The ZO-1 proteinincludes protein-protein interaction domains (three PDZ domains)and signaling domains (Hung et al., 2002). In addition, ZO-1 protein consists of SH3 and catalytically inactive GuK domains. In our previous studies (Lee et al., 2020; Kang et al., 2020), the PDZ peptide strongly inhibited LPS- or PM2.5-induced airway inflammation in the mice respiratory tract. The physiological functionsidentified were as follows: PDZ peptide strongly suppressed LPS- or PM2.5-induced F-actin polymerization toresult indecreased airway inflammation. Also,expression of CXCR2 as the receptor for IL-8 secretion activated by LPS was significantly inhibited by PDZ, whereas RGS12 expression that has a GTPase-activating function increased after PDZ peptide treatment and downregulated CXCR2 receptor activation. However, these phenomena were confined to only the respiratory tract. We could not determine whether ZO-1 is involved in LPS-induced systemic inflammation or if the PDZ peptide could downregulate systemic inflammation. Therefore, we are currently investigating the physiological symptoms of systemic inflammation caused by LPS in ZO-1conditional knock-out mice.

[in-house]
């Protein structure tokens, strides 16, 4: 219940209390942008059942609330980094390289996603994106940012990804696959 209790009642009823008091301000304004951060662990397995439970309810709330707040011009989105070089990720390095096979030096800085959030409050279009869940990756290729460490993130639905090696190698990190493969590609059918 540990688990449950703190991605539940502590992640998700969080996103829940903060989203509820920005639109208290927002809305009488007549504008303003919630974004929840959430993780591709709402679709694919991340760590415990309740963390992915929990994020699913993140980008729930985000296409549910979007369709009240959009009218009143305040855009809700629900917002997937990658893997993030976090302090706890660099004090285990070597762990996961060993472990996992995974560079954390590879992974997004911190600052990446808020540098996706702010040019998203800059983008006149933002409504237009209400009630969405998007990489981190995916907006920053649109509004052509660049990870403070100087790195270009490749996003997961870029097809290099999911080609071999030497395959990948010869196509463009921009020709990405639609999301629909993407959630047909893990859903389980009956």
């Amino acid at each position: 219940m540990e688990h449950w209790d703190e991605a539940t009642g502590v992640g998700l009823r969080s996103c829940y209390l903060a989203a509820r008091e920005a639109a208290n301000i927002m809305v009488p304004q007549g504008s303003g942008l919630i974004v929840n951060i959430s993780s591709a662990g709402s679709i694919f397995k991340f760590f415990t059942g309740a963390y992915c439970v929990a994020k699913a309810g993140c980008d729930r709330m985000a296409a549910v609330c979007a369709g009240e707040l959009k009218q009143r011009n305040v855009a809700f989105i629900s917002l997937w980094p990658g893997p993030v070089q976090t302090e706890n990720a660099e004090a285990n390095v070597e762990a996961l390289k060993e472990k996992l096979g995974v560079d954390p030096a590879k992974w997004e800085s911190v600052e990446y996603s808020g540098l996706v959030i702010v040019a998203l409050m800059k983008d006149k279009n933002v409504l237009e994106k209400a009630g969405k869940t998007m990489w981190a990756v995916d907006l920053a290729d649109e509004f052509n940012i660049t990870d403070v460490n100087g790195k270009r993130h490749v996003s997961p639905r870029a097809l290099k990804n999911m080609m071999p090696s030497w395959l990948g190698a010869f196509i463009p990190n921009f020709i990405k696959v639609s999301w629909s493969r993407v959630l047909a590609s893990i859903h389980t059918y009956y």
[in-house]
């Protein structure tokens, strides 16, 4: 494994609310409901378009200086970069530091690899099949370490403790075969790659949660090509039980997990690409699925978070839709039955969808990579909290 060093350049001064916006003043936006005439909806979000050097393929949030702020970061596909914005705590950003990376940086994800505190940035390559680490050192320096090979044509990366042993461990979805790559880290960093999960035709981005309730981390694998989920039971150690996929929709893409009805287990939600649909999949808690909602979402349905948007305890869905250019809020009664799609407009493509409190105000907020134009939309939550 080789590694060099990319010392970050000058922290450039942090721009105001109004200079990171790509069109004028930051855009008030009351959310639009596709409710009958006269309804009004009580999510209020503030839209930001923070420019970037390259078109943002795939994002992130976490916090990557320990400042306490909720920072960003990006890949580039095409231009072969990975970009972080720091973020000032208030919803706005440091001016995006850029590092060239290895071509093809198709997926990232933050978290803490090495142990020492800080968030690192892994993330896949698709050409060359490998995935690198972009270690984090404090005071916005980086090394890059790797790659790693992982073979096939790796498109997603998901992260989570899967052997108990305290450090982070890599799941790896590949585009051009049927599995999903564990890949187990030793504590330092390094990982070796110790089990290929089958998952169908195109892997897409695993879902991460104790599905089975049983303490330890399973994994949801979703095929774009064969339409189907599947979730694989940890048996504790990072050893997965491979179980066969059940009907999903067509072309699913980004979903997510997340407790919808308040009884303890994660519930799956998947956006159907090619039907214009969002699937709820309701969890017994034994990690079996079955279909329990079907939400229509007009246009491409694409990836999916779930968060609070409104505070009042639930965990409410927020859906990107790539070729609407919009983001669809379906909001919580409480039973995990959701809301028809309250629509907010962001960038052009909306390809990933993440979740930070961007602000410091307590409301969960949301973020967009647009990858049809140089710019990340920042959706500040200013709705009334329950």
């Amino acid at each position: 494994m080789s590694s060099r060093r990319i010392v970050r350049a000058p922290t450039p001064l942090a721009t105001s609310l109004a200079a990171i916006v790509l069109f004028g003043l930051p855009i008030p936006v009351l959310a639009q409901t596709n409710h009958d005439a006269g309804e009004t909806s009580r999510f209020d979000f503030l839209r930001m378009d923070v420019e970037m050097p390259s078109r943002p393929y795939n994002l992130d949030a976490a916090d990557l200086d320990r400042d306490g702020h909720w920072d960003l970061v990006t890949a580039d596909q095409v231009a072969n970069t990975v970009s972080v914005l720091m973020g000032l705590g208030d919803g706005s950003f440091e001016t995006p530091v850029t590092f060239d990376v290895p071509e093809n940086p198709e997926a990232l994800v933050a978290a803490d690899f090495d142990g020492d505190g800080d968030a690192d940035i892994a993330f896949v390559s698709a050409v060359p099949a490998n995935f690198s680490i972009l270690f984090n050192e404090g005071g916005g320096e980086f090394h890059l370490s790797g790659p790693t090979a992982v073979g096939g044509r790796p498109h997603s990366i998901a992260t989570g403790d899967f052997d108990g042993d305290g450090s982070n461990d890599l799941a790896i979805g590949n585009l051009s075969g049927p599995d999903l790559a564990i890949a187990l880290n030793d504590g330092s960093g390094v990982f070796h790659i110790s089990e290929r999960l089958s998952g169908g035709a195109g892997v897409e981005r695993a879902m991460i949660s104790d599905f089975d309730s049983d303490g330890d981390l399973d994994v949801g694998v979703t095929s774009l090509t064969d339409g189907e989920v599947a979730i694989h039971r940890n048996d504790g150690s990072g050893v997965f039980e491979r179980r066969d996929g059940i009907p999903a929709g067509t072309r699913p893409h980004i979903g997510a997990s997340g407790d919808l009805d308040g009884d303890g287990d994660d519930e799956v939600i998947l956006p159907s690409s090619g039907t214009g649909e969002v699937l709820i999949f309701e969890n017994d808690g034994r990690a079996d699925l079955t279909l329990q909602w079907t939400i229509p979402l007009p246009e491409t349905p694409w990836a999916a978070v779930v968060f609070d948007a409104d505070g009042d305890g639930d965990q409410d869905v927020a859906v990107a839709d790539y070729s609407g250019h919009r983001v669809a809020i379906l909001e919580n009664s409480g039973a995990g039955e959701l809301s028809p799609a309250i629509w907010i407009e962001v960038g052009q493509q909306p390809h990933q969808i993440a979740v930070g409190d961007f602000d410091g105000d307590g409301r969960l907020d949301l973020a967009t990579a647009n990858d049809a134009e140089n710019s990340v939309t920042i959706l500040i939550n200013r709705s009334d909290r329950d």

In the present study, the PEGylated PDZ peptide was considered an innovative therapeutic candidate to decrease LPS-induced systemic inflammation in mice. However, although colistin has poor efficacy and renal toxicity, it is a powerful antibiotic used as a last resort to treat infections caused by multidrug-resistant Gram-negative bacteria (Sabnis et al., 2021). In addition, treatment failure occurs frequently, and the efficacy of colistinis very low (Paul et al., 2018; MacNair et al., 2018; Satlin et al., 2020). Furthermore, colistin has significant renal and neurological side-effects that generate oxidative stress (Spapen et al., 2011). However, the PDZ peptide in the present study did not have any side-effects and decreased ROS generation in renal mitochondria (Figure 3). Nevertheless, the physiological mechanisms by which the PDZ peptide can control LPS-induced systemic inflammation in mice and the signal molecules involved, especially in the downstream signaling of G-protein, remain unclear.Hypothetically,because PDZ has a TAT sequence as a cell-penetrating peptide (CPP), the peptide easily enters the mitochondria to regulate ROS generation. The PDZ peptide inhibited iNOS and eNOS activities in human bronchial epithelial cells (BEAS-2B; data not shown), but the mut PDZ peptide did not. In our previous studies (Lee et al., 2020; Kang et al., 2020; Kim et al., 2022), LPSsecreted many cytokines and/or chemokinesextracellularly to signaling pathways associated with inflammation to nearby cells, inducingsevere cytokine storm in several organs. However, the PDZ peptide strongly inhibited these extracellular secretions at the cellular level. Because the PDZ domain canbind to many signaling-related proteinsthrough PDZ-PDZ interactions (Lee et al., 2010; Lee et al., 2006; Gisler et al., 2008), the signaling complex might regulate systemic inflammation. To investigate PDZ-binding partners in mammalian cells, the GST:PDZ complex wasimmunoprecipitated from BEAS-2B cells transfected with the construct. The binding proteins are currently being identified using tandem mass spectrometry analysis.